The Sad Sack (1957) - News Poster



The Ox-Bow Incident

Leave it to director William Wellman to direct the most compelling social justice movie of the 1940s. Taken from a bestselling novel, it's a wrenching examination of the workings of a natural American phenomenon, the Lynch Mob. The Ox-Bow Incident Blu-ray Kl Studio Classics 1942 / B&W / 1:37 flat Academy / 75 min. / Street Date July 12, 2016 / available through Kino Lorber / 29.95 Starring Henry Fonda, Dana Andrews, Mary Beth Hughes, Anthony Quinn, William Eythe, Harry Morgan, Jane Darwell, Matt Briggs, Harry Davenport, Frank Conroy, Marc Lawrence Cinematography Arthur Miller Art Direction James Basevi, Richard Day Film Editor Allen McNeil Original Music Cyril J. Mockridge Written and Produced by Lamar Trotti from a novel by Walter Van Tilburg Clark Directed by William A. Wellman

Reviewed by Glenn Erickson

In the first scene of this grim feature, Henry Fonda stumbles out of a saloon street and throws up in the street. Apparently that was the reaction shared
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Woman Uses Game of Thrones Spoilers to Get Revenge on Cheating Ex

Woman Uses Game of Thrones Spoilers to Get Revenge on Cheating Ex
Everyone hates spoilers! Due to the way people watch TV and movies now, it's hard to know when it's ok to talk about the latest big reveals. With shows, especially a series like Game of Thrones, for example, even a single spoiler can really ruin the entire experience for someone who has yet to watch the latest episode. So most people that can't watch it right when it airs do the best they can to avoid spoilers. And most people tend to respect that. Well, unfortunately for a random Reddit user, his ex-girlfriend isn't too happy with him and is spoiling the show like clockwork every single week.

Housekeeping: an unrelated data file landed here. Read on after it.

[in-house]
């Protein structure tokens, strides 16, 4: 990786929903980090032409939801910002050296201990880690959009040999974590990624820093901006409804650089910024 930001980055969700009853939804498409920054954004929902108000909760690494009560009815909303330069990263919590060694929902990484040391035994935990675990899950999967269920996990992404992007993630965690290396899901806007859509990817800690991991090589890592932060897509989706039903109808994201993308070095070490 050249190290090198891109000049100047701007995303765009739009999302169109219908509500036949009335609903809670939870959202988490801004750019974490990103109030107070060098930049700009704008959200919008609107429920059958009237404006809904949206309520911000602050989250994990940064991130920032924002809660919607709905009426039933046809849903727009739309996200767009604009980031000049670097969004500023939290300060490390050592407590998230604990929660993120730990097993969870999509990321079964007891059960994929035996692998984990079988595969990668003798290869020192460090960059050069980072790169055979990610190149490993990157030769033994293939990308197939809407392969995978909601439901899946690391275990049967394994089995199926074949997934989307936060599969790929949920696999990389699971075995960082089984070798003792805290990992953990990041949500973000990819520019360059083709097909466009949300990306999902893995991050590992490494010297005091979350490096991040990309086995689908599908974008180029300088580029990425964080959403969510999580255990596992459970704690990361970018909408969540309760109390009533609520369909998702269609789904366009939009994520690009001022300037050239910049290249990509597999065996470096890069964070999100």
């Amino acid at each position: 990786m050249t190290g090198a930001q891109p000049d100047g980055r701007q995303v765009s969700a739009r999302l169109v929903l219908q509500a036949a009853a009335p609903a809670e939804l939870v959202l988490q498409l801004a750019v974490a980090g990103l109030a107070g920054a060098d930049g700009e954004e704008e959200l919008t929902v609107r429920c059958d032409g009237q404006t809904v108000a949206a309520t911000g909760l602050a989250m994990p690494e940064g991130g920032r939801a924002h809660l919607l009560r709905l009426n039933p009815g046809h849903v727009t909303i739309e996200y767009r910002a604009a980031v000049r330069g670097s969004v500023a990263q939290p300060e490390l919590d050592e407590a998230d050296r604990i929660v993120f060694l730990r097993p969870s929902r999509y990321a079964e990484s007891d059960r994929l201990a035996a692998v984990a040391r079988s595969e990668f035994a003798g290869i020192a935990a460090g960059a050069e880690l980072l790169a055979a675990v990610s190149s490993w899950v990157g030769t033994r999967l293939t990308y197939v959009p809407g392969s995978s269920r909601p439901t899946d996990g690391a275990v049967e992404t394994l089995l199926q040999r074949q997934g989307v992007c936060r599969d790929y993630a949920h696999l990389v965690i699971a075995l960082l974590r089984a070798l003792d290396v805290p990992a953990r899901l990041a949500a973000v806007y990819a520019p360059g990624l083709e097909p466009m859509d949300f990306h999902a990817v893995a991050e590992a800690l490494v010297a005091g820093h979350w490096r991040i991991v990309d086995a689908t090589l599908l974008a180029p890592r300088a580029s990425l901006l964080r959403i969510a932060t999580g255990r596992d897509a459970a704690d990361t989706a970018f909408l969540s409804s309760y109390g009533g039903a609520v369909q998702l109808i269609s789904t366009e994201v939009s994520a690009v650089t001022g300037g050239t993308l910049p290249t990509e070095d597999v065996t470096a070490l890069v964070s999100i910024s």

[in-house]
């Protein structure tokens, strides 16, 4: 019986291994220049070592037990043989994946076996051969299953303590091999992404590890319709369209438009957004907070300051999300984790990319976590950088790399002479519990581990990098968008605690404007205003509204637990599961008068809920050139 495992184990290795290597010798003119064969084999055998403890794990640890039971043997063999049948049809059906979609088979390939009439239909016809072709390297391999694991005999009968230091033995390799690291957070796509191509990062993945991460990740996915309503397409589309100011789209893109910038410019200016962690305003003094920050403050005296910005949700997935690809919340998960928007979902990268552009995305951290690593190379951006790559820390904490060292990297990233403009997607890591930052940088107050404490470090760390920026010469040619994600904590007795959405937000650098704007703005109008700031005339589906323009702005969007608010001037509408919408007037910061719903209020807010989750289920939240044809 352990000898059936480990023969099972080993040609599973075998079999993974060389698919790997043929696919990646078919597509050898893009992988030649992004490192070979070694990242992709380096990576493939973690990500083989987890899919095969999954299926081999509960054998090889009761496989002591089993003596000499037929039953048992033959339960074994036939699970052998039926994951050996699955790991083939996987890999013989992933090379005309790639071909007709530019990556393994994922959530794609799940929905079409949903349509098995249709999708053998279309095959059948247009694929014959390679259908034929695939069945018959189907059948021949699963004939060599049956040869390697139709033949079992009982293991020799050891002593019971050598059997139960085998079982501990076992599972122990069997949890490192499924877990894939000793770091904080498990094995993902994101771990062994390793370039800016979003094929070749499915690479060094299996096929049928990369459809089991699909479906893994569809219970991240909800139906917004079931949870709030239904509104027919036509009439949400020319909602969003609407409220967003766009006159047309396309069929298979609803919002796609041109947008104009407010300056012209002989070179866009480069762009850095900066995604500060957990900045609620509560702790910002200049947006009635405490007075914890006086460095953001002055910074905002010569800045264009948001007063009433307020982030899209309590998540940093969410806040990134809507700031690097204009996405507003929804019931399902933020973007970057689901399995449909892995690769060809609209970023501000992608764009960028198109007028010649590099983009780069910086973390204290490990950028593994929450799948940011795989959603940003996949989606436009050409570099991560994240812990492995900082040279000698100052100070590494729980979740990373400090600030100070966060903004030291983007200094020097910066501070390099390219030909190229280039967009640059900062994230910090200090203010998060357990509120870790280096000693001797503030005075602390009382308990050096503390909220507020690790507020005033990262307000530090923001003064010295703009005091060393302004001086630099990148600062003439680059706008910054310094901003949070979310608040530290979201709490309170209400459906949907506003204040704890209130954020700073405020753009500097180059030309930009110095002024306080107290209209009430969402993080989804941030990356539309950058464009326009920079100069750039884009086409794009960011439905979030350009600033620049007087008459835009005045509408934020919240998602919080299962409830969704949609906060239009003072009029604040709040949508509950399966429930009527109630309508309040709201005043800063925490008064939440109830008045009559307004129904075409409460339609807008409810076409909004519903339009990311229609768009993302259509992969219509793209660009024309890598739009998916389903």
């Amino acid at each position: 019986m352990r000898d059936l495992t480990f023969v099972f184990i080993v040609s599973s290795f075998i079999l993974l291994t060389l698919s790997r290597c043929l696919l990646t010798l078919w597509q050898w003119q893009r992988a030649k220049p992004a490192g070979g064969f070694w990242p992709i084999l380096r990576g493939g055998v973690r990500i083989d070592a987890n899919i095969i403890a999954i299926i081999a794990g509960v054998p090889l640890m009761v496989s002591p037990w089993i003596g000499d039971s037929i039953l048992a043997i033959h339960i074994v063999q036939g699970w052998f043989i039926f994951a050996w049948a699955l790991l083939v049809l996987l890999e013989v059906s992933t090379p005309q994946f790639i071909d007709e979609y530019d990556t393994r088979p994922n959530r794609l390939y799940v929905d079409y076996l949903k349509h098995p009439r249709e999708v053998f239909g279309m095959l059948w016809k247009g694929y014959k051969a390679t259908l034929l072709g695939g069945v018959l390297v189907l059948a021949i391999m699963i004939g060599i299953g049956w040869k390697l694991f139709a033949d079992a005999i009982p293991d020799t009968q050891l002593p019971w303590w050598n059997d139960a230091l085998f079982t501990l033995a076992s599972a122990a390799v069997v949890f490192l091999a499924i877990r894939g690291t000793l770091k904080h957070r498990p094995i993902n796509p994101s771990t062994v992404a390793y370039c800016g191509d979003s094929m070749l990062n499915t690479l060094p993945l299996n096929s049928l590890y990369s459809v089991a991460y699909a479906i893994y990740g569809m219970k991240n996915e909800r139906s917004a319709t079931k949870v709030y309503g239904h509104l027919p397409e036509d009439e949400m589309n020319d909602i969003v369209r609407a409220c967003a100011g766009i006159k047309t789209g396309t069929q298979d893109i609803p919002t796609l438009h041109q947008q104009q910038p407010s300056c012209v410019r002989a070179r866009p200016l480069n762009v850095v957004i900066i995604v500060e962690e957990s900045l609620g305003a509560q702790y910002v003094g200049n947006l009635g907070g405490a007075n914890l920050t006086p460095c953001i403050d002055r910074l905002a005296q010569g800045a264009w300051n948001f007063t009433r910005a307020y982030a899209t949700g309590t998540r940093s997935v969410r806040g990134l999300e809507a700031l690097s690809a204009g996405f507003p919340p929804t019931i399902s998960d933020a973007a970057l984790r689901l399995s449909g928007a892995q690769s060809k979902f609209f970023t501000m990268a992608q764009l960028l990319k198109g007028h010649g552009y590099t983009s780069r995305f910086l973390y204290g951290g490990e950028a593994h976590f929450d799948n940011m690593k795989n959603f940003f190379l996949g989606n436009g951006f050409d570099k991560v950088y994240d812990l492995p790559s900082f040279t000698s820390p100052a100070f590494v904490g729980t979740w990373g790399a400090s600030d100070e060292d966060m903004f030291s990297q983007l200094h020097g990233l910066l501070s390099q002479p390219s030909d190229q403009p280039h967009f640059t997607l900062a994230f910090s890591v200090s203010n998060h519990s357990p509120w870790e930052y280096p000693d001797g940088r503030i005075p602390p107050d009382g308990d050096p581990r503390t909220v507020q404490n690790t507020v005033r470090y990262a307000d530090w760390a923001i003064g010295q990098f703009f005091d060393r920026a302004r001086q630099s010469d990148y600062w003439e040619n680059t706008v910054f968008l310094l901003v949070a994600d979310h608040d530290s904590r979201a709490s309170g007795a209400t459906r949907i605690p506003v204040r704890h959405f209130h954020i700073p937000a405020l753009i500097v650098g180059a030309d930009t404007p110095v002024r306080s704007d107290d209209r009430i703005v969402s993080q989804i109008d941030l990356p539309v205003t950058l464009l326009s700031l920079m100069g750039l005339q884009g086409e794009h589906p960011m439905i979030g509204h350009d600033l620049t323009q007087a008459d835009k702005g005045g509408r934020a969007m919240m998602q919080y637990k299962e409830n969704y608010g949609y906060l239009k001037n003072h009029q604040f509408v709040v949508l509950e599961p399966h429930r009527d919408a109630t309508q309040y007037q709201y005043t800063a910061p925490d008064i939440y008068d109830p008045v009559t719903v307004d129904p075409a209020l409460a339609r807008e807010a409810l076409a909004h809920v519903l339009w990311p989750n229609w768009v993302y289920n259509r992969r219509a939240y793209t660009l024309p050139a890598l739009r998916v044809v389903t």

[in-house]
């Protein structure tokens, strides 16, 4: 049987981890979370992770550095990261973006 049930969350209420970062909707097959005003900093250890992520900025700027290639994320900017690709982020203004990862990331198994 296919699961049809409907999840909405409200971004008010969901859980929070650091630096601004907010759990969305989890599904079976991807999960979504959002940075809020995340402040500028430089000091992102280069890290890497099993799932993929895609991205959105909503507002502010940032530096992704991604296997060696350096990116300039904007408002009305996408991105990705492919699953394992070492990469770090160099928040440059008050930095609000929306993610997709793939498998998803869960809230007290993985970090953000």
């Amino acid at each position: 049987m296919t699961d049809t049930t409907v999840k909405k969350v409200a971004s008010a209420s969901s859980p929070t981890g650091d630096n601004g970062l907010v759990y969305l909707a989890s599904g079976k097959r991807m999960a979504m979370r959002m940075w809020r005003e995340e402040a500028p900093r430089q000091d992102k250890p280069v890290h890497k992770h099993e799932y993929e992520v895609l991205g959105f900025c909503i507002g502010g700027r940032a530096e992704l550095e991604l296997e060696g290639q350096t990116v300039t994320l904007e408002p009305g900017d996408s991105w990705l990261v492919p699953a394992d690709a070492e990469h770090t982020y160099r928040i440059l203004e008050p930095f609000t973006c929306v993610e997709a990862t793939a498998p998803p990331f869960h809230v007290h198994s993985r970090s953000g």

The sad sack who is getting Game of Thrones spoiled for him every Monday took to Reddit not to long ago to share his dilemma with the internet, which might not have been the best idea. As it turns out, said Reddit
See full article at MovieWeb »

Movie Poster of the Week: The Posters of Jerry Lewis

  • MUBI
Above: Danish poster for Geisha Boy (Frank Tashlin, USA, 1958).On March 16 Jerry Lewis turns 90 years old, making him one of the oldest living great filmmakers along with Jonas Mekas (93), Seijun Suzuki (92), Stanley Donen (91), D.A. Pennebaker (90), Claude Lanzmann (90) and Andrzej Wajda (90). And if you have any doubt about his status as one of the great auteurs go and see any of the films he directed at Museum of Modern Art's’s current retrospective: Happy Birthday, Mr. Lewis: The Kid Turns 90.To flip through the films of Jerry Lewis in poster form is to encounter an awful lot of crossed eyes, toothy grins and outsized heads on small bodies (a familiar trope for comedians in movie posters whether it's Fernandel or Cantinflas or Buster Keaton.) That said, Lewis also seems to have inspired illustrators around the world. The French love Jerry Lewis, as the cliché goes, but so, it seemed, did the Germans,